By now, many of you will have returned to work. Perhaps the time away gave you perspective and clarity, an opportunity to mull over new creative strategies to improve your business. As you work to inspire your team to give their best this year, I encourage you to focus on your efforts to effectively reward and recognise their contributions. While some people are undoubtedly motivated by money, in my experience it’s the thanks and appreciation that people receive that is most likely to encourage commitment and effort than the monetary value of the rewards that they receive. Today’s Karen Gately blog looks a little closer at rewards, and delivering genuine recognition.
While often used interchangeably, I find there is a distinction between reward and recognition. Rewards include the benefits people receive in the form of compensation that has a monetary value. Remuneration including salary and superannuation, short and long term incentive schemes, real or shadow equity programs in addition to professional benefits such as memberships and subscriptions all form part of someone’s total reward package.
Recognition on the other hand includes acknowledgement, appreciation, credit and ultimately thanks which are demonstrated or expressed.
To understand what you should be working to reward and/or recognise it is important to think broadly and take into account not only the contributions of each individual but how groups work together to achieve shared objectives. Standards of performance, depth of capabilities and the behaviours that people bring to their work should all be part of your focus in rewarding and recognising staff.
To effectively reward and recognise performance, focus should be placed not only on achievement of individual goals but also on the superior standards of performance that are achieved in the role overall. Equally important is recognising an individual or team’s ability to reach milestones along the way. While the achievements of individuals and teams are important, in my experience well-designed reward and recognition programs have a balanced focus on what each individual brings as well as the success of the business as a whole.
In establishing appropriate levels of reward, consideration must be given to the depth of knowledge, skills and experience someone offers. While standards of performance are crucial, your ability to attract and retain talented staff, and reward/ recognize the depth of their individual capabilities matters.
The development of any business culture is strongly influenced by the behaviours which are not only expected, but crucially those which are rewarded and recognised. To support your goal to get the best from both the individual and the group, it is important to demonstrate an appreciation of discretionary effort, positive impact on the spirit of the team and the extent to which someone’s behaviours are aligned with your business values.
To be effective, performance management must be focused equally on rewarding what people achieve as well as how they go about it. Never reward performance or capabilities in the absence of acceptable behaviours. It doesn’t matter how clever someone is or how much they get done – if they are not a healthy influence on your team or the clients, partners and service providers they engage with, their contributions should not be rewarded. I have written a number of blogs on the impact of behaviour on individual, team and business performance, so I won’t elaborate further here.
Maximising Impact and Value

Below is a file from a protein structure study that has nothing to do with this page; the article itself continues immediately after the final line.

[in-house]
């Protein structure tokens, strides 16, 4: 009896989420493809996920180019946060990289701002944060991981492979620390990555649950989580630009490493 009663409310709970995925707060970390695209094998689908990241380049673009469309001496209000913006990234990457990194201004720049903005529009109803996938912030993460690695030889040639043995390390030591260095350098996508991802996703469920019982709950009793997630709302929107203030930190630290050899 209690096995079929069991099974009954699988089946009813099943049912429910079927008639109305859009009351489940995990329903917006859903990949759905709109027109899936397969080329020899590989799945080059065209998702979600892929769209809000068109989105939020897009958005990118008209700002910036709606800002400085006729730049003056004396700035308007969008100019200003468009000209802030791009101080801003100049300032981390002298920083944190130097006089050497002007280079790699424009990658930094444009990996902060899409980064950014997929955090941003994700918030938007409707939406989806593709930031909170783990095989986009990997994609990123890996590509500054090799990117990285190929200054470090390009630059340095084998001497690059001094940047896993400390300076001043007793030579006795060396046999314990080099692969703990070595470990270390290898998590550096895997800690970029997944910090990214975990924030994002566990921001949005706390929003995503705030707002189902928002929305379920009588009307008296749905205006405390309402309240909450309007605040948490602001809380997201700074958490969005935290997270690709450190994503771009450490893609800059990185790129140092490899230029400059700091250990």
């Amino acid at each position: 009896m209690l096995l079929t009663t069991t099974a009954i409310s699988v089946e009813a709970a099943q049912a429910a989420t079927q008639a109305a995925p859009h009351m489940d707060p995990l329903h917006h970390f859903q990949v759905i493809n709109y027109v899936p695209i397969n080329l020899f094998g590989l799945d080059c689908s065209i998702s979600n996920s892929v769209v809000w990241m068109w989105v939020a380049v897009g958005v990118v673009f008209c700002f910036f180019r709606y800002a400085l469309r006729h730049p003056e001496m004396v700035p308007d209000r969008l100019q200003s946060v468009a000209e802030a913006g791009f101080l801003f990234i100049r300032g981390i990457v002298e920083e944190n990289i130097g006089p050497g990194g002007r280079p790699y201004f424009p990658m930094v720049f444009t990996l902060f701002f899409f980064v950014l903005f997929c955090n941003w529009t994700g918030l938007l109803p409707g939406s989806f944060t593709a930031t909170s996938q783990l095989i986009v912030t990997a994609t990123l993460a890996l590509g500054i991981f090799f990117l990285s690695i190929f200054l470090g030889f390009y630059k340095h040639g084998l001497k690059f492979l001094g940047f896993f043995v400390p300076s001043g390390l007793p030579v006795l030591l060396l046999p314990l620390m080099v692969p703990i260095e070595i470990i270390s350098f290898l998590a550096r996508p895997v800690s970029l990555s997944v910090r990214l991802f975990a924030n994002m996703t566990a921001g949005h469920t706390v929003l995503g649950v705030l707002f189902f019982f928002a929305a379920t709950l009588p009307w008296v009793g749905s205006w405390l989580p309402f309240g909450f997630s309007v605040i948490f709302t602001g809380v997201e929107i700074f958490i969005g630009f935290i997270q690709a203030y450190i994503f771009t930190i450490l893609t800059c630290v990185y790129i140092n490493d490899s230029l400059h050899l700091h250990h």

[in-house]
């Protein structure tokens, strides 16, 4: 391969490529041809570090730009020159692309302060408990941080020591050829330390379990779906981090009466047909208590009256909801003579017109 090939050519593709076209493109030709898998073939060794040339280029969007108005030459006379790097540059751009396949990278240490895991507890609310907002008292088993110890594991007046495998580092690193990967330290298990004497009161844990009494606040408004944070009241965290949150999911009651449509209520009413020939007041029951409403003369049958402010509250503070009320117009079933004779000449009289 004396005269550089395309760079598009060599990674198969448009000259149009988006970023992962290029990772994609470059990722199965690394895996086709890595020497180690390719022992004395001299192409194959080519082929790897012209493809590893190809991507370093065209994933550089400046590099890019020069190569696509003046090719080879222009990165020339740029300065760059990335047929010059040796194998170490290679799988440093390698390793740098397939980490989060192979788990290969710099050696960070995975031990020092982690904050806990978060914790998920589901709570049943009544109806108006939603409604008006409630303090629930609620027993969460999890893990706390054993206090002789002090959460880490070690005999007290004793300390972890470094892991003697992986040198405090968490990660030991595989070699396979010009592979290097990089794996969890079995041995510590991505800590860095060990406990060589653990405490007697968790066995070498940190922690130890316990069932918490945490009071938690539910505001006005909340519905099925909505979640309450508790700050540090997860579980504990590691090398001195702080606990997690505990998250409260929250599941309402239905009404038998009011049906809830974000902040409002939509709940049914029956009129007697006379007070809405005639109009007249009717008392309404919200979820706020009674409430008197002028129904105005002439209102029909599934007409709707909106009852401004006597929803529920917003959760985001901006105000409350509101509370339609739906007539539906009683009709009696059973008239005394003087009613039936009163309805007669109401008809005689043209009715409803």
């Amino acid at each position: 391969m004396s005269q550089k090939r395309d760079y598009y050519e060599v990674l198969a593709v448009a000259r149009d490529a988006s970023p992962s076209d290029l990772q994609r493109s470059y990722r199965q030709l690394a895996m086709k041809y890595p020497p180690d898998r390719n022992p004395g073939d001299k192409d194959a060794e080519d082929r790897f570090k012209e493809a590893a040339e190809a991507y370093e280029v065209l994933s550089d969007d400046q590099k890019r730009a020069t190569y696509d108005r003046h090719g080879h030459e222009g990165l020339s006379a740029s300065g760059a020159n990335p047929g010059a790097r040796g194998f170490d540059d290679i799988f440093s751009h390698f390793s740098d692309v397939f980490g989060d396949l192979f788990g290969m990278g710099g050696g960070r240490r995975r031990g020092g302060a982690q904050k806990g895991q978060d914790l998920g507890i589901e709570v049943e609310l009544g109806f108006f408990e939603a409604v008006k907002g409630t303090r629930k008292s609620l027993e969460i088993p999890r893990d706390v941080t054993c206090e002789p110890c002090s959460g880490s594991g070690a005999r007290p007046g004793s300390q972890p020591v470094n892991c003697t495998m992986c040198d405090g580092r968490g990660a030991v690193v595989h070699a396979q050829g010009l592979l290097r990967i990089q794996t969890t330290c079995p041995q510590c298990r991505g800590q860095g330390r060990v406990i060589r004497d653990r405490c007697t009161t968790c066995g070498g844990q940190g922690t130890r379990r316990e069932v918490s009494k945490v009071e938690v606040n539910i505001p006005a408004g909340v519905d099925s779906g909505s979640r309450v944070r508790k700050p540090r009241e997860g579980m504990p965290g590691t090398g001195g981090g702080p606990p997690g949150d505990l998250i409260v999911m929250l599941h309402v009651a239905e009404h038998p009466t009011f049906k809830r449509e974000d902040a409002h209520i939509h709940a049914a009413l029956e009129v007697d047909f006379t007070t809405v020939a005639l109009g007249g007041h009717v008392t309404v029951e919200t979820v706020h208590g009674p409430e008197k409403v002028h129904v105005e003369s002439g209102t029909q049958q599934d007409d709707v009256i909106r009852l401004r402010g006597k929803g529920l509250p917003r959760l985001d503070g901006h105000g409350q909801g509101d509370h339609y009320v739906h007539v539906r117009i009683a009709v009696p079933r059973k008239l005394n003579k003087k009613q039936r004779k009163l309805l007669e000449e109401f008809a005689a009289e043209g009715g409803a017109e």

The extent to which your reward and recognition efforts have a positive impact on the spirit and engagement of your team depends on a number of key factors. First and foremost, people need to feel that you are sincere and that your thanks are genuine.
Accuracy also matters. That is, confidence that the reward given for is based on outcomes that are a true reflection of contribution standards. In other words – reward decisions should be credible and transparent, easily reflected in the criteria and process for determining outcomes. An important influencer of trust in the reward process is a leader’s ability to be fair and consistent. Rewards should be given in a manner considered equitable with a uniform application of criteria and outcomes. Transparency in your decision making process will help people realise that outcomes are considered, just, objective and unbiased.
Wherever possible, work to leverage the impact that is created from taking a personalised approach. While understandably many programs provide standard rewards or forms of recognition, personal meaning or value of rewards can improve the effectiveness of your efforts. One example I have observed work well is an organisation that provides a token of their appreciation for service loyalty upon three years of employment in the form of a book. The organisation personalizes the gift by asking managers to purchase the book and to select one they believe aligned with the personal interests of the individual. This in turn encouraged managers to learn more about their team members which at times involved asking friends and colleagues for suggestions. Feedback was very positive and many appreciated the effort invested and personal nature of the reward more than the book itself.
The timing of reward and recognition is important to ensure you maximise the impact of your message. If you want someone to fully appreciate why a specific effort is valued, it’s important they clearly recall the contribution made. While annual incentive programs are typically rolled out at specific times of the year, leaders need to take the opportunity to give thanks ‘ in the moment’.
To optimise the impact of the rewards and recognition you provide, make sure your approach is sincere, considered and focused on the things you value which ultimately drive the success of your team and business.